Up close, he could now see it was a metal door with an inset lock and no door knob.  That looked even less promising. He gave it a push. Nothing. He heaved at it with his left shoulder. Again nothing.   He took a few steps back to the edge of the porch and gave it a full out running leap of a shove, letting the entire left side of his body slam into the door. All he got for his troubles was a bruised hip (where he had jumped too low and caught the top two by four with it) and a goose egg (where he'd cracked his head against the door in whiplash from the jar to his hip).  On landing, he slid rather gracelessly to the porch floor like a sack of potatoes tumbling down  in one long thump, thump, thud. Slumped on the floor, he stayed where he landed for a long time, only taking a moment after awhile to shift over slightly more onto his back, and stared up at the blue sky and its drifting white clouds. Thinking nothing. No one came. Eventually, he noticed that the shadows of the place had begun to change and the light to dim. He sat up abruptly.

Sitting outside for the night, or alternately, finding a way into the house after dark and being stuck inside without knowing what was in there in the daylight, neither sounded too nice. Climbing down off the porch, he took two more turns around the house, looking for... anything. On the second round, he found it. A ladder buried in among the weeds at the foundation on the left side of the house. He wondered how he'd missed it earlier. With  hard pull to get it free of the grass, he hauled it out and brushed it off.  The thing was wooden with a rather old and peeling coat of white paint. 

Carrying it back to the front of the house and up onto the porch, he set it up against the wall below the open door frame. It stopped about three inches below the open door. Doable, if it a bit dangerous.  He rocked the ladder back and forth to see how stable it was on the porch floor (and to get his courage up; heights were not his favorite thing, he was sure) and was shocked to feel it slide into the porch. Looking down, he discovered there were two neat grooves carved into the porch floor that he had failed to take note of earlier. Excellent.

Nothing for it now then, he thought, and putting his right foot up upon the first ladder rung, he began to climb.

Wednesday, May 1, 2013

May Day: Trillium Hunting

Today was a brilliantly beautiful  start to the month of May- bright sunshine, warm balmy air, a feeling of spring having really truly sprung.  It made me think of trillium hunting with my mom when I was growing up.  Every year on May Day she would pile us into the car and take us out to this special spot in the woods, out away on back roads across the fields from home. I remember we had to pass under the stones of an abandoned train underpass covered in a rainbow of graffiti to get there. At least, that is how I remember it.  Usually it would be after school. Sometimes, if we were lucky, it would fall on a Saturday and we could spend a longer time there.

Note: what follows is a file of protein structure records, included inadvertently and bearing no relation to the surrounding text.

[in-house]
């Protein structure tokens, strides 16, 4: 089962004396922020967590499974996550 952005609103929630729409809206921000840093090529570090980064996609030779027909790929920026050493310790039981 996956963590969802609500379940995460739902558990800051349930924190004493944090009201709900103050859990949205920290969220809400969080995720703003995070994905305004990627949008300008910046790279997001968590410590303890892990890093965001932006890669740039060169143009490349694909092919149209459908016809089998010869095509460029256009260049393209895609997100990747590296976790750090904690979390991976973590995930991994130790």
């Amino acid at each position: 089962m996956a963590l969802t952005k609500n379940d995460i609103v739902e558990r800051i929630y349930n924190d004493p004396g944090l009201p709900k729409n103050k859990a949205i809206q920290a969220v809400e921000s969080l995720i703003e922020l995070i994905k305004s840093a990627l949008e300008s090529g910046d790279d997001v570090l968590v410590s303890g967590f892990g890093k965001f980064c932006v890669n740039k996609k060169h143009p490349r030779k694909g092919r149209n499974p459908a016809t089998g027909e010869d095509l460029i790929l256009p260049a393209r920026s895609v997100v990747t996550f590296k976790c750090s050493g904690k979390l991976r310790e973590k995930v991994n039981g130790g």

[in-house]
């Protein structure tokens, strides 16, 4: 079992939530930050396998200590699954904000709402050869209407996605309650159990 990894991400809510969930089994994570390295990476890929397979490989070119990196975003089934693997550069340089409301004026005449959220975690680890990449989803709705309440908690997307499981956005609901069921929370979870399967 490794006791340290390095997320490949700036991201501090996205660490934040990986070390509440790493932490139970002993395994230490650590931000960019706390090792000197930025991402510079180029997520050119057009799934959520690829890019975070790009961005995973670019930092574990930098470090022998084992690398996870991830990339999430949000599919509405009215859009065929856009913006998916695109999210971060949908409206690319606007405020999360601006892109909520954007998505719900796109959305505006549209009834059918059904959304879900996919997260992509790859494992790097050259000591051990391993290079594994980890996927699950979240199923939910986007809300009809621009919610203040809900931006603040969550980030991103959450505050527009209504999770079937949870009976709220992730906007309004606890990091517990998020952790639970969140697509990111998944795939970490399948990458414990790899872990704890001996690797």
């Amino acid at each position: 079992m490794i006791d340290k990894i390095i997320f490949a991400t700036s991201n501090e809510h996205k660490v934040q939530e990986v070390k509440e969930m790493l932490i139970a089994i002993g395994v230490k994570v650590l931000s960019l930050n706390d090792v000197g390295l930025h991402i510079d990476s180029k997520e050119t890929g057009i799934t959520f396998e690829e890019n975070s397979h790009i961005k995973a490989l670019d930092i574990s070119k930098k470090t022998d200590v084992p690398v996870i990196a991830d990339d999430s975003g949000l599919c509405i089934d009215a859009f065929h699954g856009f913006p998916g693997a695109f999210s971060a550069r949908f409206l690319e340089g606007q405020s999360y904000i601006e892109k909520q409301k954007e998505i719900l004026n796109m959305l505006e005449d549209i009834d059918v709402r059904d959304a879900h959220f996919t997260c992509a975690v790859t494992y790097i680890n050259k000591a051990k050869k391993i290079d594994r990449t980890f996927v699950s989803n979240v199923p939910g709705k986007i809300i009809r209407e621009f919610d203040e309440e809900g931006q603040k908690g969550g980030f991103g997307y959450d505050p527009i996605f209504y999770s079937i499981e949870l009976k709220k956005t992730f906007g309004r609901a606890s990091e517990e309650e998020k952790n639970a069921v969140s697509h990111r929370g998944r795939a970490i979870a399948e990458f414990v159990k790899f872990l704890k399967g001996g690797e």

In the back of the car she would have a picnic packed- sandwiches and carrot sticks and chocolate chip cookies- and we would eat our picnic before we wandered out among trees to search for what we might find.   A quantity of may apples like their own mini forest on the ground;   Jack-in-the-Pulpits in their fresh green jackets; And if we were very lucky (and nearly every year we were!)  a few delicate white trilliums, sometimes painted with pale pink stripes, to mark the start of May.

Sunday, April 7, 2013

The Silent Room continued... Part 3

From a writing prompt with Copper taken from the website writing prompts,  The Silent Room prompt series continues. (see the writing prompts page on the side or click the tag for the silent room if you would like to read earlier prompts in this story; and no, no idea where I'm going with this...)


When he stepped through the doors Bailey found that The Silent Room was not in fact silent..  It had a thrum to it, a faint unstable hum that began to rattle his teeth the longer he paid attention to it.  While he was noticing this, his escorts- two guards dressed all in black protective gear- stepped back, leaving him standing frozen on a small hexagon plate set flush with the surrounding tile floor.  Frozen, because he had been immobilized by an unseen force field. Behind him he heard the doors swish shut, closing at the last with a sharp clang that then seemed to run on and on round the walls of the dimly lit white dome.

Round and round it went, as though slowly rising upward in a giant reverse marble roller of sound, until it at last ended in small series of tiny wobbly loops of dying sound at the very top of the dome.  Then it rose up and out, and left in its wake only a hollow empty space and the dull teeth rattling thrum.   A moment later a giant arm came rushing out of the wall directly in front of him and clapped a helmet on his head.

"This is it," he thought. "Goodbye, world."  And he remembered no more.

Across the country, several communities woke to find themselves stretched out on the hard lumpy ground of the open fields outside town. Along with all their neighbors.  Upon rubbing their eyes and fighting the adrenaline rush from waking up with a shocked start, they found that, no, they were not dreaming, and yes, they were actually still in a field. Dressed only in the light weight of their night shirts and patterned cotton pants, their sleep caps and eye masks. One woman noticed she was missing her eyeglasses; another noticed there were grass clippings mixed in with his hair; and they all noticed before too long that their feet were bare and cold in the early morning chill.  As though they had wondered here and then laid down to sleep some hours before. Hopping from foot to foot, confused, and facing a rather long trudge back home, they were not happy.